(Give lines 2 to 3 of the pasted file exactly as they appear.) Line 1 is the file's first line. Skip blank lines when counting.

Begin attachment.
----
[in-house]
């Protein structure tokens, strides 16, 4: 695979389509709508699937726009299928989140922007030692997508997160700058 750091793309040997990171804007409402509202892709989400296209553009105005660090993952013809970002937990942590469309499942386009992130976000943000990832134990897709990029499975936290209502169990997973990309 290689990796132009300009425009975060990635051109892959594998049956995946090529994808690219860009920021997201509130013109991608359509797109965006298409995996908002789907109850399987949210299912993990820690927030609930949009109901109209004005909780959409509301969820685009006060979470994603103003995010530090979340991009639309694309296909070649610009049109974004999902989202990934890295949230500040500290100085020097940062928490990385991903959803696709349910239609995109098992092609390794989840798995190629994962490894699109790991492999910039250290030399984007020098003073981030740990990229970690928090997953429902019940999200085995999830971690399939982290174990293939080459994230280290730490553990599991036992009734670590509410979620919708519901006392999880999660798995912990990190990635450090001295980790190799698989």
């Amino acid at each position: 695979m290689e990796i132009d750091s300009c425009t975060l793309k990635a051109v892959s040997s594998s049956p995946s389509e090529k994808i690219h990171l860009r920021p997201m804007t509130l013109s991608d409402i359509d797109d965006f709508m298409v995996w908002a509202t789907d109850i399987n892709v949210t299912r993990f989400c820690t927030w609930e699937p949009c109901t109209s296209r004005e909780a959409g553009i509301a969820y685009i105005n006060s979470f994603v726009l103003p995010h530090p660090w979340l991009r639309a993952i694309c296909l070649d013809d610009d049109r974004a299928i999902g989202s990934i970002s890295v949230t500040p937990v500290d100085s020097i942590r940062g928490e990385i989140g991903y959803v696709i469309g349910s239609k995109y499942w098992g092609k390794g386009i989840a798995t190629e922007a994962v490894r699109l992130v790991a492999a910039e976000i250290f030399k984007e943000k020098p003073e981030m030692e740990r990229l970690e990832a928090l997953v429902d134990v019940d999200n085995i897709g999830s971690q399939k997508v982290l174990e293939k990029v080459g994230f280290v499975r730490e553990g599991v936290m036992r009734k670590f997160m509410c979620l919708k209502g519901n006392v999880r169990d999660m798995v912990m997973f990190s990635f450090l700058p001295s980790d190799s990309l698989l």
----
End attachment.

């Protein structure tokens, strides 16, 4: 695979389509709508699937726009299928989140922007030692997508997160700058 750091793309040997990171804007409402509202892709989400296209553009105005660090993952013809970002937990942590469309499942386009992130976000943000990832134990897709990029499975936290209502169990997973990309 290689990796132009300009425009975060990635051109892959594998049956995946090529994808690219860009920021997201509130013109991608359509797109965006298409995996908002789907109850399987949210299912993990820690927030609930949009109901109209004005909780959409509301969820685009006060979470994603103003995010530090979340991009639309694309296909070649610009049109974004999902989202990934890295949230500040500290100085020097940062928490990385991903959803696709349910239609995109098992092609390794989840798995190629994962490894699109790991492999910039250290030399984007020098003073981030740990990229970690928090997953429902019940999200085995999830971690399939982290174990293939080459994230280290730490553990599991036992009734670590509410979620919708519901006392999880999660798995912990990190990635450090001295980790190799698989």
């Amino acid at each position: 695979m290689e990796i132009d750091s300009c425009t975060l793309k990635a051109v892959s040997s594998s049956p995946s389509e090529k994808i690219h990171l860009r920021p997201m804007t509130l013109s991608d409402i359509d797109d965006f709508m298409v995996w908002a509202t789907d109850i399987n892709v949210t299912r993990f989400c820690t927030w609930e699937p949009c109901t109209s296209r004005e909780a959409g553009i509301a969820y685009i105005n006060s979470f994603v726009l103003p995010h530090p660090w979340l991009r639309a993952i694309c296909l070649d013809d610009d049109r974004a299928i999902g989202s990934i970002s890295v949230t500040p937990v500290d100085s020097i942590r940062g928490e990385i989140g991903y959803v696709i469309g349910s239609k995109y499942w098992g092609k390794g386009i989840a798995t190629e922007a994962v490894r699109l992130v790991a492999a910039e976000i250290f030399k984007e943000k020098p003073e981030m030692e740990r990229l970690e990832a928090l997953v429902d134990v019940d999200n085995i897709g999830s971690q399939k997508v982290l174990e293939k990029v080459g994230f280290v499975r730490e553990g599991v936290m036992r009734k670590f997160m509410c979620l919708k209502g519901n006392v999880r169990d999660m798995v912990m997973f990190s990635f450090l700058p001295s980790d190799s990309l698989l």